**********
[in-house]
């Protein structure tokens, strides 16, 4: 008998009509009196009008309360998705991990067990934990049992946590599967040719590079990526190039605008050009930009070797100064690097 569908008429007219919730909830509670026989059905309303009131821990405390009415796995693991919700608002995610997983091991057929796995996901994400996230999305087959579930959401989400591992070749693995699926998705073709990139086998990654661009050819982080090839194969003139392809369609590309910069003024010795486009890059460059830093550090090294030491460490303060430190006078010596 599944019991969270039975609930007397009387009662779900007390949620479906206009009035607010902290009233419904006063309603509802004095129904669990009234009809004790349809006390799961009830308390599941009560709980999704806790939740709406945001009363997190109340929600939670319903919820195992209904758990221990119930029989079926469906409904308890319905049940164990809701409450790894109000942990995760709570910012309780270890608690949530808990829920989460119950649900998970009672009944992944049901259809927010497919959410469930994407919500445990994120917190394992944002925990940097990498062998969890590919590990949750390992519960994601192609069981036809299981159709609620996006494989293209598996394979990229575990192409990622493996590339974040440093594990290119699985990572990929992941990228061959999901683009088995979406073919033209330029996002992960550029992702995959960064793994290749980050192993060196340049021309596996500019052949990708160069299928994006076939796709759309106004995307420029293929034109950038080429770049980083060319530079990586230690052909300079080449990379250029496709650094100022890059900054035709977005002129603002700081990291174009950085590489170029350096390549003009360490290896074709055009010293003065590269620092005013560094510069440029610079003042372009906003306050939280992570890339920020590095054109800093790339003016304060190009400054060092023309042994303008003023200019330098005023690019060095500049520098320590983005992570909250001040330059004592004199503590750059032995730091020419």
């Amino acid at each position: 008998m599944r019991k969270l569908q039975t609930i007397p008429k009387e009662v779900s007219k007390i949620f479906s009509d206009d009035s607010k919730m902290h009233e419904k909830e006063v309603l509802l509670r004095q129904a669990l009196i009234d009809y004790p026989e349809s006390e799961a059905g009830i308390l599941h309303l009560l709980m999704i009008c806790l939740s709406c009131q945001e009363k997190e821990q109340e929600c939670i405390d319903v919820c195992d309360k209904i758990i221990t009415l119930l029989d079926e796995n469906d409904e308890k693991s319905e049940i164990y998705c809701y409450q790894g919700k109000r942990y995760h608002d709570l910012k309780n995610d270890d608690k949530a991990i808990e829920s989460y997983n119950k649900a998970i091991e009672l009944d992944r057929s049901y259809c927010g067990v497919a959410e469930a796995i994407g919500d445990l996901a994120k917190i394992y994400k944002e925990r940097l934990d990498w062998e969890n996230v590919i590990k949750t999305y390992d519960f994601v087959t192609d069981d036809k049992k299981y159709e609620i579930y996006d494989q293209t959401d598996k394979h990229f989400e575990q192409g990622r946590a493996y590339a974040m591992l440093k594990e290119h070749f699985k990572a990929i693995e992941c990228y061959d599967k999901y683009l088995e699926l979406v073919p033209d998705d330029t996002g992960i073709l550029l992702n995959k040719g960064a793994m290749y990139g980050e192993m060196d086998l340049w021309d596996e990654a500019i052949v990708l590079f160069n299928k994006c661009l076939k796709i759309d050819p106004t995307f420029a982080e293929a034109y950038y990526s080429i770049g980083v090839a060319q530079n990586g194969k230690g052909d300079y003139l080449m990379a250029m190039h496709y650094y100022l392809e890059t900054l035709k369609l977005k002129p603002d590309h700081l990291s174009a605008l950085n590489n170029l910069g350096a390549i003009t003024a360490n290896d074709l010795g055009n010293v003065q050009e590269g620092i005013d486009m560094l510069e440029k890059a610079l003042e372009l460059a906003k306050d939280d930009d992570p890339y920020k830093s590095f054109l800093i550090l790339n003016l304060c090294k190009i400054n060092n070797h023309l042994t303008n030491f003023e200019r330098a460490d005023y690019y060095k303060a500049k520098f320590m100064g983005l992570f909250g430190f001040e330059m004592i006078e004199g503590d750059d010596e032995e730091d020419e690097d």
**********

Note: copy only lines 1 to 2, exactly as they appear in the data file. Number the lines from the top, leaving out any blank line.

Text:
[in-house]
């Protein structure tokens, strides 16, 4: 008998009509009196009008309360998705991990067990934990049992946590599967040719590079990526190039605008050009930009070797100064690097 569908008429007219919730909830509670026989059905309303009131821990405390009415796995693991919700608002995610997983091991057929796995996901994400996230999305087959579930959401989400591992070749693995699926998705073709990139086998990654661009050819982080090839194969003139392809369609590309910069003024010795486009890059460059830093550090090294030491460490303060430190006078010596 599944019991969270039975609930007397009387009662779900007390949620479906206009009035607010902290009233419904006063309603509802004095129904669990009234009809004790349809006390799961009830308390599941009560709980999704806790939740709406945001009363997190109340929600939670319903919820195992209904758990221990119930029989079926469906409904308890319905049940164990809701409450790894109000942990995760709570910012309780270890608690949530808990829920989460119950649900998970009672009944992944049901259809927010497919959410469930994407919500445990994120917190394992944002925990940097990498062998969890590919590990949750390992519960994601192609069981036809299981159709609620996006494989293209598996394979990229575990192409990622493996590339974040440093594990290119699985990572990929992941990228061959999901683009088995979406073919033209330029996002992960550029992702995959960064793994290749980050192993060196340049021309596996500019052949990708160069299928994006076939796709759309106004995307420029293929034109950038080429770049980083060319530079990586230690052909300079080449990379250029496709650094100022890059900054035709977005002129603002700081990291174009950085590489170029350096390549003009360490290896074709055009010293003065590269620092005013560094510069440029610079003042372009906003306050939280992570890339920020590095054109800093790339003016304060190009400054060092023309042994303008003023200019330098005023690019060095500049520098320590983005992570909250001040330059004592004199503590750059032995730091020419």